Farther along, Via Monserrato becomes Via dei Banchi Vecchi, with even more antiques of varying aesthetics—from mothballed grannies to hipster vintage. Small and tasteful, Macoco (#138) sells colorful, artisanal toys for kids. Banchievecchi Pellami (#40) is an old-school leather shop, with belts and wallets. And Restore (#51) is packed with housewares, home furnishings, and kitchen gadgets.

When Via dei Banchi Vecchi dead-ends at the big cross street, loop left around the block to stroll more atmospheric Via Giulia—narrower, cobbled, and mostly traffic-free. Here you’ll find fewer shops and more real-estate offices and architecture firms. House Kitchen & Design, near the start of the street at #101, is a cramped hole-in-the-wall with cooking gadgets; farther down, Magie di Casa (#140c) has a nice selection of linens, from tea towels to aprons.

One more street near Campo de’ Fiori may be worth exploring: Via Giubbonari, which stretches southeast from the square. More heavily trafficked (and more touristy), it has dozens of stores selling affordable apparel aimed mainly at a younger crowd.


In addition to its gorgeous synagogue, evocative history, and bustling Jewish restaurants, Rome’s ghetto is also a great place to browse. My Image Jewish Ghetto Walk provides a natural spine for shopping explorations.

Near the start of that walk, just around the corner from the synagogue, the Leone Limentani housewares and dishware shop feels like a well-stocked mini warehouse—this is where Roman couples register for wedding gifts (walk away from the river, and turn left at the ruins onto Via del Portico d’Ottavia; it’s at the corner on the left). If you head across the street to the ruins and cross the little bridge, you’ll find the showroom where customers’ chosen place settings are laid out to review (shop and showroom both open Mon-Fri 9:00-13:00 & 15:30-19:30, Sat 10:00-19:30, closed Sun, Via del Portico d’Ottavia 47).

Farther along Via del Portico d’Ottavia, Mondo di Laura (#6) sells artisan cookies. Just beyond, turn right up Via della Reginella, lined with cute boutiques: Giuseppe Casetti’s funky shop (#8a) with vintage black-and-white photos, stacks of antique, yellowing books, and other artsy objects; L’Officinaturale (at #3), a natural-products shop with oils, soaps, perfumes, and health foods; takeawaygallery, which is a mod art boutique (#10-11); and, at the end of the street (#30), Peperita, run by sisters—one of whom makes olive oil, and the other, all manner of hot peppers. Their products—powders, pastes, and infused oils—are ranked on a spiciness scale of 1 to 16; generous samples let you test your limits.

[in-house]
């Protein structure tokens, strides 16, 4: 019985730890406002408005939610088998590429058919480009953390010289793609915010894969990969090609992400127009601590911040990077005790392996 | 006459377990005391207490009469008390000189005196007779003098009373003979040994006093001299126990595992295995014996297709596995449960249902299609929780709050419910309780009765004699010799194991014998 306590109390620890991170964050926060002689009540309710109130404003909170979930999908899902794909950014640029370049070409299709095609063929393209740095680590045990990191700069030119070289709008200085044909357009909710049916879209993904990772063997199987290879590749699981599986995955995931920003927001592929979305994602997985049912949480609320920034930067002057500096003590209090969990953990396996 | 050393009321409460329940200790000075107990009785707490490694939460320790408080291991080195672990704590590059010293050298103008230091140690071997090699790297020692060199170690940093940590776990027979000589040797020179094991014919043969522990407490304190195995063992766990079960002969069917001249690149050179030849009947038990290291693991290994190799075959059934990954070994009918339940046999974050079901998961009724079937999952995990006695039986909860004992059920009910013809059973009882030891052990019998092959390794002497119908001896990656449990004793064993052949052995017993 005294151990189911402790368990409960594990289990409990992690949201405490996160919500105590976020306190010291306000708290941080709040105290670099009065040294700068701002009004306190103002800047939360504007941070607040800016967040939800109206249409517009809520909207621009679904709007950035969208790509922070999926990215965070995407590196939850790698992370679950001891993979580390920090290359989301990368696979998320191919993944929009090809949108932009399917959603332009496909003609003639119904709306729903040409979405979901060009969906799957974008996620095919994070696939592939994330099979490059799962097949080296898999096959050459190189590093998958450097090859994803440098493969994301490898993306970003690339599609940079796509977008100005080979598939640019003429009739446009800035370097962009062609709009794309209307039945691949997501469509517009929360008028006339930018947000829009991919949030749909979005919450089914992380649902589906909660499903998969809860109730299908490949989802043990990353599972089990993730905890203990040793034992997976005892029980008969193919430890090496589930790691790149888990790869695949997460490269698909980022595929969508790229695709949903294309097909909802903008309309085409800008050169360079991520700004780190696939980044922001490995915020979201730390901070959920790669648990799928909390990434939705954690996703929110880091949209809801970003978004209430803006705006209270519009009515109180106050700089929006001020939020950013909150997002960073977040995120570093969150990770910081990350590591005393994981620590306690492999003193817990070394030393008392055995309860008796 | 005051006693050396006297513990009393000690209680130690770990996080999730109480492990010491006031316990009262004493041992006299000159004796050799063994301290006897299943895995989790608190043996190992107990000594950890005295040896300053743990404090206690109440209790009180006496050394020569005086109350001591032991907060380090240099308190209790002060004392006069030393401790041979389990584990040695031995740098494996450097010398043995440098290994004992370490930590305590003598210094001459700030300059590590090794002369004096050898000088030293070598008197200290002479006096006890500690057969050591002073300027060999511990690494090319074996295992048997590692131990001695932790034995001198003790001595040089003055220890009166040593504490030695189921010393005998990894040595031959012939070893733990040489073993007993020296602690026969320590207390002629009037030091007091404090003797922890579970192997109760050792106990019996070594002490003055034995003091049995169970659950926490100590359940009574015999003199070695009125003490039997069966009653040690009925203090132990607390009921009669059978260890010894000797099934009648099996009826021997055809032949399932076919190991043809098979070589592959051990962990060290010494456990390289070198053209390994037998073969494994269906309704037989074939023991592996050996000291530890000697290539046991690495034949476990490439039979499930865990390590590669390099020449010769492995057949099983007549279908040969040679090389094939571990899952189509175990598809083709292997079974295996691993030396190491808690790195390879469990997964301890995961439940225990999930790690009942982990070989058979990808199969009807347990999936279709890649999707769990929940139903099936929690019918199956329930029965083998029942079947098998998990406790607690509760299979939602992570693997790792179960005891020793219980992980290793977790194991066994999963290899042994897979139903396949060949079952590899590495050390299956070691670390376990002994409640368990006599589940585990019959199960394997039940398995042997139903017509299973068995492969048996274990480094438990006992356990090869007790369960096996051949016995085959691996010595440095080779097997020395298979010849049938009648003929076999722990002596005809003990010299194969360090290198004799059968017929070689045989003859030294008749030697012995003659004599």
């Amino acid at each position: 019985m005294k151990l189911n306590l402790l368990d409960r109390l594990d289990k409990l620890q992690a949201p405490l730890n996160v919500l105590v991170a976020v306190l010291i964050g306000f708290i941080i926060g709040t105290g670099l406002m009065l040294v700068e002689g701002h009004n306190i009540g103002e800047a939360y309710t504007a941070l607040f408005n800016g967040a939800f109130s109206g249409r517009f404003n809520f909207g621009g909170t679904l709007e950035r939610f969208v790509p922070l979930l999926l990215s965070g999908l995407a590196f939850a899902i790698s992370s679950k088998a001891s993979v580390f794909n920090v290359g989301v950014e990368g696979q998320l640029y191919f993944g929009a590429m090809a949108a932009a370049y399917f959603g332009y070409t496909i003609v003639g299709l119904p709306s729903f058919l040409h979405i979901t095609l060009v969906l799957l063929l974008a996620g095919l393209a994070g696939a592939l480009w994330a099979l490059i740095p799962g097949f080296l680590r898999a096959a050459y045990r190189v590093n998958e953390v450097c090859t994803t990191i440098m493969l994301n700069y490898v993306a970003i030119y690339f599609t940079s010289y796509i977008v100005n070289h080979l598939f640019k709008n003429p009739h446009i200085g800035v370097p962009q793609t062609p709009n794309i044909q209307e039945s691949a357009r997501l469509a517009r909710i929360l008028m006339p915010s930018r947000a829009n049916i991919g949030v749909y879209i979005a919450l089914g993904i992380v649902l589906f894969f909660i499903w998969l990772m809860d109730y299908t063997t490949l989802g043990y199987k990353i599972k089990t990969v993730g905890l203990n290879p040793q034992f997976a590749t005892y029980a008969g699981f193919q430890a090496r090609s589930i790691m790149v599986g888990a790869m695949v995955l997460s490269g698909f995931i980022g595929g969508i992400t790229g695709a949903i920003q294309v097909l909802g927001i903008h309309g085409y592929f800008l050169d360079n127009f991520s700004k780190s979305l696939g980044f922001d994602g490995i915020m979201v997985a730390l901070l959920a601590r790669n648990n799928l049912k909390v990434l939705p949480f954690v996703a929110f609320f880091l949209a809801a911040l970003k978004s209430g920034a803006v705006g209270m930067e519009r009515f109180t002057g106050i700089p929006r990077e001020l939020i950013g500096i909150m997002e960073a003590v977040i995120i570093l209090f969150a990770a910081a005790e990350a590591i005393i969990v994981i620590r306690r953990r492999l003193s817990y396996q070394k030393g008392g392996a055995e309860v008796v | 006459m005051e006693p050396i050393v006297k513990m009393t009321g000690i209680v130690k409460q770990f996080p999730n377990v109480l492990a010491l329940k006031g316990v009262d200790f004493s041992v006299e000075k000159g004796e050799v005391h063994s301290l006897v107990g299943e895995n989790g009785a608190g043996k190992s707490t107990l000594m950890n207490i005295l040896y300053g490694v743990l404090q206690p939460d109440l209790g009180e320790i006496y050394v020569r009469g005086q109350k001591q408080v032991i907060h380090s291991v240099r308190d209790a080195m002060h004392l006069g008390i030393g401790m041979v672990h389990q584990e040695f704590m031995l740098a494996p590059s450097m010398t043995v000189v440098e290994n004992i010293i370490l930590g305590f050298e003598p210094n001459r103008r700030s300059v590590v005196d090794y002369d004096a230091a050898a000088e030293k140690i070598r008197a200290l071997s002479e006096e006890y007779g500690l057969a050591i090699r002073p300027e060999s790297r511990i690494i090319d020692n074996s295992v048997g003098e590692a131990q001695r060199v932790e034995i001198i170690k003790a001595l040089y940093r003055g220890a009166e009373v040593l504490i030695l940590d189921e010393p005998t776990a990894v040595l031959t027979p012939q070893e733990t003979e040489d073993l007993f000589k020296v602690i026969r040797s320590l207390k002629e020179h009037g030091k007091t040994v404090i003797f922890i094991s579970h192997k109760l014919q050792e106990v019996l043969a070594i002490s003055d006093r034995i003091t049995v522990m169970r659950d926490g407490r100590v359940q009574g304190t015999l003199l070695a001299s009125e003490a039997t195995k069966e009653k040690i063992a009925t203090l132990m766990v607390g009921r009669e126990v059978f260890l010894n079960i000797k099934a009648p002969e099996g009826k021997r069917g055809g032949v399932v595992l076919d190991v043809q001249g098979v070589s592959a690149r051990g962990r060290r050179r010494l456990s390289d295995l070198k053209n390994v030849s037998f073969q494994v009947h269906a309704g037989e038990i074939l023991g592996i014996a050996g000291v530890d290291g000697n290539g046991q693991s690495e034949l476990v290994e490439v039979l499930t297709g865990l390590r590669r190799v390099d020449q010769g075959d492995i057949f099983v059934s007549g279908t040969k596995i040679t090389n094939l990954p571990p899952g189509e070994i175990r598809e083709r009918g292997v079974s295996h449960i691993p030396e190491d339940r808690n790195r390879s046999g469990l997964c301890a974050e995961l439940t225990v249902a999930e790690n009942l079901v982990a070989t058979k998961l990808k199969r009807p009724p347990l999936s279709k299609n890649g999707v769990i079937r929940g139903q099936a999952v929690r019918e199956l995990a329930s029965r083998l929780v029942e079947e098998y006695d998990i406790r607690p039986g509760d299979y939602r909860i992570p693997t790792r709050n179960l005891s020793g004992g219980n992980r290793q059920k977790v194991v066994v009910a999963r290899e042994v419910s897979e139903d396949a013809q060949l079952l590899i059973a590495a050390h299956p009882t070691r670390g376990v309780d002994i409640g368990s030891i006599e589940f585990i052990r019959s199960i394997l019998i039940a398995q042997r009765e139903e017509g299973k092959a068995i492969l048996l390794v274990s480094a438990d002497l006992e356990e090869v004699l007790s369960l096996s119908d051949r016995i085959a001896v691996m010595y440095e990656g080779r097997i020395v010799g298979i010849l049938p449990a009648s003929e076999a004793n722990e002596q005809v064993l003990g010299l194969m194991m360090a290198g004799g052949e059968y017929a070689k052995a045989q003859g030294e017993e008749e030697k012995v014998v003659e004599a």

Back on the main drag is a long row of food stands, kosher butchers, and a few Judaica shops. Less than a 10-minute walk straight ahead is the Campo de’ Fiori shopping zone described earlier.


Located between Via Cavour and Via Nazionale, across the street from the Roman Forum, the Monti neighborhood is a delight for exploring, dining, and shopping. Rather than designer fashions, Monti has Rome’s closest thing to a hipster aesthetic: gourmet foodie shops and funky boutiques alongside very traditional neighborhood stores. Get oriented from the main square, Piazza della Madonna dei Monti (see here for an orientation to this neighborhood). Then take off, strolling each of these areas.

Via del Boschetto and Via dei Serpenti

This little loop takes you up and down the parallel main drags of Monti. First, from the top of the square, head left down Via del Boschetto. You’ll pass several little boutiques and jewelry shops. Along the way, watch for the fragrant Il Giardino di Tè tea house (#107); King Size vintage shop (#94); a cute kids’ clothing store (#96); Gallina Smilza, selling colorful plastic dishes and housewares (#129); and Pulp, featuring women’s casual fashion (#140).

Soon you’ll reach the intersection with Via Panisperna; several pioneers in the early study of radiation, including Enrico Fermi, lived or worked along here, earning them the nickname “the Panisperna boys.” From this intersection, you can turn right up Panisperna for more shopping (boutiques, antiques, and the Monti Bio organic shop at #225), or continue straight ahead for a few more shops. Otherwise, loop left (downhill on Panisperna), noticing—on the corner—Macelleria Stecchiotti, a classic Roman butcher (where, reportedly, VIPs from the president to the pope get their meat). Continuing downhill on Panisperna, you’ll spot the neighborhood’s favorite hangout—Ai Tre Scalini bar—and (at the corner) the recommended Antico Forno ai Serpenti bakery (see here).

Turning left on Via dei Serpenti, on the left just past the bakery entrance, peek in the window to see the bakers at work. Continuing down Serpenti, watch for a funky collection of shops, including Podere Vecciano (at #33)—”a farm in the city” selling enticing Tuscan (not Roman) goods, including wines, olive oils, other gifty edibles, and wood-carved items. Then you’ll reach OicFiFna Gioielli jewelry store (#25); a tempting alimentari (grocery); Faces, a boutique selling T-shirts with...faces (#138); the Pifebo vintage shop next door (#141); and on the right, at #4, a neighborhood fixture dating to the days when vintage wasn’t yet vintage: the aptly named Di Tutto di Più (“Everything and More”), a general store stuffed to the gills with everything you could possibly need. Near the end of the street is American Apparel—which incited minor outrage in this extremely provincial and proud corner of Rome when it opened a few years back. And just beyond that, you’ve circled back to the main square.

Via Leonina/Via Urbana

To explore another set of streets with similar shops, leave the top of the main square and jog right (on Via dell’Angeletto, passing some fun little galleries), then left at the T-intersection (where you’ll find a local chocolatier, La Bottega del Cioccolato). This puts you on Via Leonina, the first few blocks of which are a bit more crowded and urban, with lots of little hole-in-the-wall eateries. The big garage on the right opens its doors on weekends to host the lively MercatoMonti (see “Department Stores, Souvenirs, and Markets” near the end of this chapter).